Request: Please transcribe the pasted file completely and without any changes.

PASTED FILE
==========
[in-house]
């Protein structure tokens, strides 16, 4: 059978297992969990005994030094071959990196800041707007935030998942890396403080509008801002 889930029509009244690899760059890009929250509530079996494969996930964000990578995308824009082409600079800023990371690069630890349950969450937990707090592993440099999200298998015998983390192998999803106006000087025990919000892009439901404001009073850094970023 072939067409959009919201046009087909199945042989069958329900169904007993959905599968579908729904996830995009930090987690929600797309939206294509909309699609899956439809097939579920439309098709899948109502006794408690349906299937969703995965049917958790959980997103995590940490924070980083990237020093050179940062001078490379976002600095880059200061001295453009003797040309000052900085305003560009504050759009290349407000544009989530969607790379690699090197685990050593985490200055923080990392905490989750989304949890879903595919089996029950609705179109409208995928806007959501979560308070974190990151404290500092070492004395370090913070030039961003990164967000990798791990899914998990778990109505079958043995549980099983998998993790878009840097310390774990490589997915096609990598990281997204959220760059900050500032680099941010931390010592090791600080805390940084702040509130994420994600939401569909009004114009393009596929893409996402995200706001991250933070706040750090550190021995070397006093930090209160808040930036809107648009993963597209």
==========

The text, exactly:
[in-house]
């Protein structure tokens, strides 16, 4: 059978297992969990005994030094071959990196800041707007935030998942890396403080509008801002 889930029509009244690899760059890009929250509530079996494969996930964000990578995308824009082409600079800023990371690069630890349950969450937990707090592993440099999200298998015998983390192998999803106006000087025990919000892009439901404001009073850094970023 072939067409959009919201046009087909199945042989069958329900169904007993959905599968579908729904996830995009930090987690929600797309939206294509909309699609899956439809097939579920439309098709899948109502006794408690349906299937969703995965049917958790959980997103995590940490924070980083990237020093050179940062001078490379976002600095880059200061001295453009003797040309000052900085305003560009504050759009290349407000544009989530969607790379690699090197685990050593985490200055923080990392905490989750989304949890879903595919089996029950609705179109409208995928806007959501979560308070974190990151404290500092070492004395370090913070030039961003990164967000990798791990899914998990778990109505079958043995549980099983998998993790878009840097310390774990490589997915096609990598990281997204959220760059900050500032680099941010931390010592090791600080805390940084702040509130994420994600939401569909009004114009393009596929893409996402995200706001991250933070706040750090550190021995070397006093930090209160808040930036809107648009993963597209």